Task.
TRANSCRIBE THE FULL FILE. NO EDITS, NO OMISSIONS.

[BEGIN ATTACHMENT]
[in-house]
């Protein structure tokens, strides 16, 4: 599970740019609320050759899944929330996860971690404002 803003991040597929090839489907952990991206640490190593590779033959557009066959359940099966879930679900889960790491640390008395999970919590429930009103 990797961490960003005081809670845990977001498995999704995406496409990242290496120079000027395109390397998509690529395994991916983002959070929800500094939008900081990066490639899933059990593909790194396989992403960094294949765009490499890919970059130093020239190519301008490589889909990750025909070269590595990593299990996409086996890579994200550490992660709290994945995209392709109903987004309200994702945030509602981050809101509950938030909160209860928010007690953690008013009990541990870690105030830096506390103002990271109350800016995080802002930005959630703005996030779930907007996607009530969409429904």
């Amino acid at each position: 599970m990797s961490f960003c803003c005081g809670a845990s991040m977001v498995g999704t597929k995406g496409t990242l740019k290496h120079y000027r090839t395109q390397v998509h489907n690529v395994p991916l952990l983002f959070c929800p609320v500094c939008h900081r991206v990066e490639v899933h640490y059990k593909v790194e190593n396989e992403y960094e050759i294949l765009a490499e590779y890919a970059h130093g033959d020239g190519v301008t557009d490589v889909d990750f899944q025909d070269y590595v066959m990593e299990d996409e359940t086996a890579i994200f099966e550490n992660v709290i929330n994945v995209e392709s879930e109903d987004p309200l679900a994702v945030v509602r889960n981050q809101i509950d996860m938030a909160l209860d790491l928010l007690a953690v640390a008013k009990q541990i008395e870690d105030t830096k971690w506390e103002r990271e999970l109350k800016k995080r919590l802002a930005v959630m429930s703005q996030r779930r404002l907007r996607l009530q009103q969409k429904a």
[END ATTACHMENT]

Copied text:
[in-house]
């Protein structure tokens, strides 16, 4: 599970740019609320050759899944929330996860971690404002 803003991040597929090839489907952990991206640490190593590779033959557009066959359940099966879930679900889960790491640390008395999970919590429930009103 990797961490960003005081809670845990977001498995999704995406496409990242290496120079000027395109390397998509690529395994991916983002959070929800500094939008900081990066490639899933059990593909790194396989992403960094294949765009490499890919970059130093020239190519301008490589889909990750025909070269590595990593299990996409086996890579994200550490992660709290994945995209392709109903987004309200994702945030509602981050809101509950938030909160209860928010007690953690008013009990541990870690105030830096506390103002990271109350800016995080802002930005959630703005996030779930907007996607009530969409429904």
């Amino acid at each position: 599970m990797s961490f960003c803003c005081g809670a845990s991040m977001v498995g999704t597929k995406g496409t990242l740019k290496h120079y000027r090839t395109q390397v998509h489907n690529v395994p991916l952990l983002f959070c929800p609320v500094c939008h900081r991206v990066e490639v899933h640490y059990k593909v790194e190593n396989e992403y960094e050759i294949l765009a490499e590779y890919a970059h130093g033959d020239g190519v301008t557009d490589v889909d990750f899944q025909d070269y590595v066959m990593e299990d996409e359940t086996a890579i994200f099966e550490n992660v709290i929330n994945v995209e392709s879930e109903d987004p309200l679900a994702v945030v509602r889960n981050q809101i509950d996860m938030a909160l209860d790491l928010l007690a953690v640390a008013k009990q541990i008395e870690d105030t830096k971690w506390e103002r990271e999970l109350k800016k995080r919590l802002a930005v959630m429930s703005q996030r779930r404002l907007r996607l009530q009103q969409k429904a």